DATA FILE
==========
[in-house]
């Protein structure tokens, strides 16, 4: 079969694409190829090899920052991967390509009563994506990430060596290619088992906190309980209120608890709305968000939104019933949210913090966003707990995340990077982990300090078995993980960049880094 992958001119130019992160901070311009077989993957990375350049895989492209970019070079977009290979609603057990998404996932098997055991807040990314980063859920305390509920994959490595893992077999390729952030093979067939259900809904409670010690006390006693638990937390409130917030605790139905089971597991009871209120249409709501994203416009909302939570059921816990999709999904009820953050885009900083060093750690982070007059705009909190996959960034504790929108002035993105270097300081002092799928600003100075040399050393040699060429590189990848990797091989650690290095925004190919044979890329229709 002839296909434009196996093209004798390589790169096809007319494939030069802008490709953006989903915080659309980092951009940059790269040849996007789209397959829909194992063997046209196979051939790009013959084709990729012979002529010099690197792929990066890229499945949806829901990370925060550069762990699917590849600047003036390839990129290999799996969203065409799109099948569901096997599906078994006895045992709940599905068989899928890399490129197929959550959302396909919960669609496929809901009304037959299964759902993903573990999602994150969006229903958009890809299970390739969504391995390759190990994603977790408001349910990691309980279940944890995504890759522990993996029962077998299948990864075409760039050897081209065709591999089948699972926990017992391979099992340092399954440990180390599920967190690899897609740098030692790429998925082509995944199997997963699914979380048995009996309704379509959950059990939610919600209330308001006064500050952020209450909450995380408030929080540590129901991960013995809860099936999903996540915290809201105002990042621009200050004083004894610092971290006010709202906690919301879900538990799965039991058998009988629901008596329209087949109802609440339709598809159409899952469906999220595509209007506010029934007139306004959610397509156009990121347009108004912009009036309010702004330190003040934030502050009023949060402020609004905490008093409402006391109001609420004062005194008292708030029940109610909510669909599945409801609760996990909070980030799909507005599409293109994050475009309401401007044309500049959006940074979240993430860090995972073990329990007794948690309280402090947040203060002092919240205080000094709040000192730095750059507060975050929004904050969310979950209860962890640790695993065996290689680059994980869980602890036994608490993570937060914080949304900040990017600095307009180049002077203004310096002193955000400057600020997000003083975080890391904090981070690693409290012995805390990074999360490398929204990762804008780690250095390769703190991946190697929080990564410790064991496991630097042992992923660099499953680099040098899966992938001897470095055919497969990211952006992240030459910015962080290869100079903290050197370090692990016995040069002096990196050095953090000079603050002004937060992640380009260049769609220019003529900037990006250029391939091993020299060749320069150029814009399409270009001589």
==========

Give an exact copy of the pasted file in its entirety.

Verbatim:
[in-house]
């Protein structure tokens, strides 16, 4: 079969694409190829090899920052991967390509009563994506990430060596290619088992906190309980209120608890709305968000939104019933949210913090966003707990995340990077982990300090078995993980960049880094 992958001119130019992160901070311009077989993957990375350049895989492209970019070079977009290979609603057990998404996932098997055991807040990314980063859920305390509920994959490595893992077999390729952030093979067939259900809904409670010690006390006693638990937390409130917030605790139905089971597991009871209120249409709501994203416009909302939570059921816990999709999904009820953050885009900083060093750690982070007059705009909190996959960034504790929108002035993105270097300081002092799928600003100075040399050393040699060429590189990848990797091989650690290095925004190919044979890329229709 002839296909434009196996093209004798390589790169096809007319494939030069802008490709953006989903915080659309980092951009940059790269040849996007789209397959829909194992063997046209196979051939790009013959084709990729012979002529010099690197792929990066890229499945949806829901990370925060550069762990699917590849600047003036390839990129290999799996969203065409799109099948569901096997599906078994006895045992709940599905068989899928890399490129197929959550959302396909919960669609496929809901009304037959299964759902993903573990999602994150969006229903958009890809299970390739969504391995390759190990994603977790408001349910990691309980279940944890995504890759522990993996029962077998299948990864075409760039050897081209065709591999089948699972926990017992391979099992340092399954440990180390599920967190690899897609740098030692790429998925082509995944199997997963699914979380048995009996309704379509959950059990939610919600209330308001006064500050952020209450909450995380408030929080540590129901991960013995809860099936999903996540915290809201105002990042621009200050004083004894610092971290006010709202906690919301879900538990799965039991058998009988629901008596329209087949109802609440339709598809159409899952469906999220595509209007506010029934007139306004959610397509156009990121347009108004912009009036309010702004330190003040934030502050009023949060402020609004905490008093409402006391109001609420004062005194008292708030029940109610909510669909599945409801609760996990909070980030799909507005599409293109994050475009309401401007044309500049959006940074979240993430860090995972073990329990007794948690309280402090947040203060002092919240205080000094709040000192730095750059507060975050929004904050969310979950209860962890640790695993065996290689680059994980869980602890036994608490993570937060914080949304900040990017600095307009180049002077203004310096002193955000400057600020997000003083975080890391904090981070690693409290012995805390990074999360490398929204990762804008780690250095390769703190991946190697929080990564410790064991496991630097042992992923660099499953680099040098899966992938001897470095055919497969990211952006992240030459910015962080290869100079903290050197370090692990016995040069002096990196050095953090000079603050002004937060992640380009260049769609220019003529900037990006250029391939091993020299060749320069150029814009399409270009001589």